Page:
On a sprawling campus in southern France, a revolutionary kind of power plant is steadily rising from the ground. Scientists and engineers from dozens of countries are building a facility that will eliminate all the negatives of today’s power supplies — greenhouse gas emissions, toxic air pollution, radioactive meltdowns — while still providing massive amounts of electricity around the clock. At least, that’s the goal.
The International Thermonuclear Experimental Reactor (ITER) project will use nuclear fusion, a technology that energy experts call the “holy grail” of modern electricity. If successful, fusion reactors could replace most of the world’s coal, oil and natural gas-fired power plants. They would fill in the gaps created by wind and solar energy, which are not available around the clock, without costly battery systems.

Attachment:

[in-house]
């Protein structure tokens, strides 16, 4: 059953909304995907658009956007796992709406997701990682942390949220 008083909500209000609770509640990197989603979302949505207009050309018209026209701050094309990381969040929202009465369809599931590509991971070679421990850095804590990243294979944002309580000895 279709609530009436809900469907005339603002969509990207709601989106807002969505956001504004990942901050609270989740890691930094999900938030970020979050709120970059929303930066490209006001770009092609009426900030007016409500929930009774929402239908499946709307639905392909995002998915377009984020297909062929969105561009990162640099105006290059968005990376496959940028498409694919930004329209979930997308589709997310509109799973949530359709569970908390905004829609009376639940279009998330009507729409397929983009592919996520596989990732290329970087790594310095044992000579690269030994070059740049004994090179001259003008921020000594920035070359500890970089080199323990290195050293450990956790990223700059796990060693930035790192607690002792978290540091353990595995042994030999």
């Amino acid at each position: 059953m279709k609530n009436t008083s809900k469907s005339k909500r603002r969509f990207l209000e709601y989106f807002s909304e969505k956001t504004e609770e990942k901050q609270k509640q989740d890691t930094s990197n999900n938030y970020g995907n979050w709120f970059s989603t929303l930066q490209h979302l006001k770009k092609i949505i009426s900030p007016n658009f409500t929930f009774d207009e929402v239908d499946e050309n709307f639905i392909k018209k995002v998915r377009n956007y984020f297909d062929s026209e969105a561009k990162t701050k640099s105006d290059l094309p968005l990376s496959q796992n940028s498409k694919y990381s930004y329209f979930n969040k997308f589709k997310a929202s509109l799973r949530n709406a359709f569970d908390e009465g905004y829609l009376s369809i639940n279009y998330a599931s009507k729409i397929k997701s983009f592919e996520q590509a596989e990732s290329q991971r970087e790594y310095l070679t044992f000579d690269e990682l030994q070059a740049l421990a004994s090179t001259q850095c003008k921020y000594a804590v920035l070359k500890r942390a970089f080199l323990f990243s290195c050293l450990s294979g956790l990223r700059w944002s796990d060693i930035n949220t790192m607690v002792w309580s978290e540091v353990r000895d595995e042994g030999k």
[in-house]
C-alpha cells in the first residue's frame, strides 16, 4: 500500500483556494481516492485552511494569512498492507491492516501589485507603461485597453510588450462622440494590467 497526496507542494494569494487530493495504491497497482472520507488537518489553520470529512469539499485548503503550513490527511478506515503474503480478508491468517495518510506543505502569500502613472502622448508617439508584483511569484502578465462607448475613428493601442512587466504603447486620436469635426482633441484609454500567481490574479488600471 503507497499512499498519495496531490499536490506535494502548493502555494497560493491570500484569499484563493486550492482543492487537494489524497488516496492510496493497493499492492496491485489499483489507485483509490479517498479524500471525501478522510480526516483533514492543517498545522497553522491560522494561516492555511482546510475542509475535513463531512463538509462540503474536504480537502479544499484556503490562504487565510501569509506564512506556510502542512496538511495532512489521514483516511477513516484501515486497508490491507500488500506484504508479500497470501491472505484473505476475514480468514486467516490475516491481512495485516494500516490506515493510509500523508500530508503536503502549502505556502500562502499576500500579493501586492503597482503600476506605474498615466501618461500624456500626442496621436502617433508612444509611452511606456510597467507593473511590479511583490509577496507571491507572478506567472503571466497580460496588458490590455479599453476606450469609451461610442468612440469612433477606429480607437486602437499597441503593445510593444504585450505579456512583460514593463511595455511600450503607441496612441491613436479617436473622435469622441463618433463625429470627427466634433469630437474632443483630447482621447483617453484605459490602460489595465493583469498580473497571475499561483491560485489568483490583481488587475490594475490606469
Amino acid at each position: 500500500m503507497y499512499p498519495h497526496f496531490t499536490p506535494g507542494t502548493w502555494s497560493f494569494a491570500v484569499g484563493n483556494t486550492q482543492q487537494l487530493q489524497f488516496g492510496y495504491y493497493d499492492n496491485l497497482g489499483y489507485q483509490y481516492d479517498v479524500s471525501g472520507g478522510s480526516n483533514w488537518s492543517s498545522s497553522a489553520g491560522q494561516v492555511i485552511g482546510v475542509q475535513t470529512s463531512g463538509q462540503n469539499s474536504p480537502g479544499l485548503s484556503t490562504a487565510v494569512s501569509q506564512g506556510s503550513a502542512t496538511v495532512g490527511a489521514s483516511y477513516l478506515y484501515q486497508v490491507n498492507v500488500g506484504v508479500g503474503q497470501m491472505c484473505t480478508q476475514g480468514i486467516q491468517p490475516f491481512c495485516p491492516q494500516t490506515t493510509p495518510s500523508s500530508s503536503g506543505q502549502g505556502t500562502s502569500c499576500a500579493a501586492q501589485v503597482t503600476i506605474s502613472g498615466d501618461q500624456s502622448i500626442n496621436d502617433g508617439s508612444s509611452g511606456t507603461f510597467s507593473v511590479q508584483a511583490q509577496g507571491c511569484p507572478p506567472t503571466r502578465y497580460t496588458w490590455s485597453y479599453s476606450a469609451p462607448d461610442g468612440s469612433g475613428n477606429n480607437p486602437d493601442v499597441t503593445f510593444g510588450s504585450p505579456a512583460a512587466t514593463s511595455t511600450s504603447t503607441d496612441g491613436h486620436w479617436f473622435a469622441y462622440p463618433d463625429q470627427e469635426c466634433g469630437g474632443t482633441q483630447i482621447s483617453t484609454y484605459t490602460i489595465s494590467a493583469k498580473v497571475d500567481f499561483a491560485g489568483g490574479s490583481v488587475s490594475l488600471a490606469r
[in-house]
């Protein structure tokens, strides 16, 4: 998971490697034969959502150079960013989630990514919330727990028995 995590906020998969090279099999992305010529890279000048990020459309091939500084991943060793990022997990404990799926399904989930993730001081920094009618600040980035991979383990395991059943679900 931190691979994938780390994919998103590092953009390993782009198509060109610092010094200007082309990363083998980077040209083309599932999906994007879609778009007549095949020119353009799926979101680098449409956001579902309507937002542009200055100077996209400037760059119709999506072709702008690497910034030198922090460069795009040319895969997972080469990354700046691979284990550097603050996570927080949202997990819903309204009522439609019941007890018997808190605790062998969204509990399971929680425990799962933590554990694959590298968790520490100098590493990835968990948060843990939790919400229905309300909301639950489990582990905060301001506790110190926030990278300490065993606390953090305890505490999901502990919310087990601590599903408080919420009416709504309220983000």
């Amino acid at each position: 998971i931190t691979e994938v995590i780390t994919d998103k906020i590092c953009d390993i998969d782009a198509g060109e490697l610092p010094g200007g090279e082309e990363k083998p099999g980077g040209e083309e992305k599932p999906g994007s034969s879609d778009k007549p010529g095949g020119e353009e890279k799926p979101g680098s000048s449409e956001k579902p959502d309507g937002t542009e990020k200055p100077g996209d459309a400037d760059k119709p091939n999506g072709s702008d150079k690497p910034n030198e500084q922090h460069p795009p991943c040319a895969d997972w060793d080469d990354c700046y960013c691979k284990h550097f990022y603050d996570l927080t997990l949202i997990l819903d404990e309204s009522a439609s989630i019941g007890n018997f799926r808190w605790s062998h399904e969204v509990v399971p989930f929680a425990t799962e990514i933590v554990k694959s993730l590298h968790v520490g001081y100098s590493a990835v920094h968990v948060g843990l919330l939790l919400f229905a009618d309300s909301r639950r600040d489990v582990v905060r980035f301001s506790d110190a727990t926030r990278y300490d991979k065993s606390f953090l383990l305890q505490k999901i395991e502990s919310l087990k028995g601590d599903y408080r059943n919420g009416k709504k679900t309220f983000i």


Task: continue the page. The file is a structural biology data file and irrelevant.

“If we can break through in this area, then we will truly change the energy industry,” said Wal van Lierop, president and CEO of Chrysalix Energy, an investor in the Canadian nuclear fusion startup General Fusion. “These are unicorns in the making.”
Paris Climate Talks: Nuclear Fusion Is The ‘Holy Grail’ Of Clean Energy Technology (International Business Times)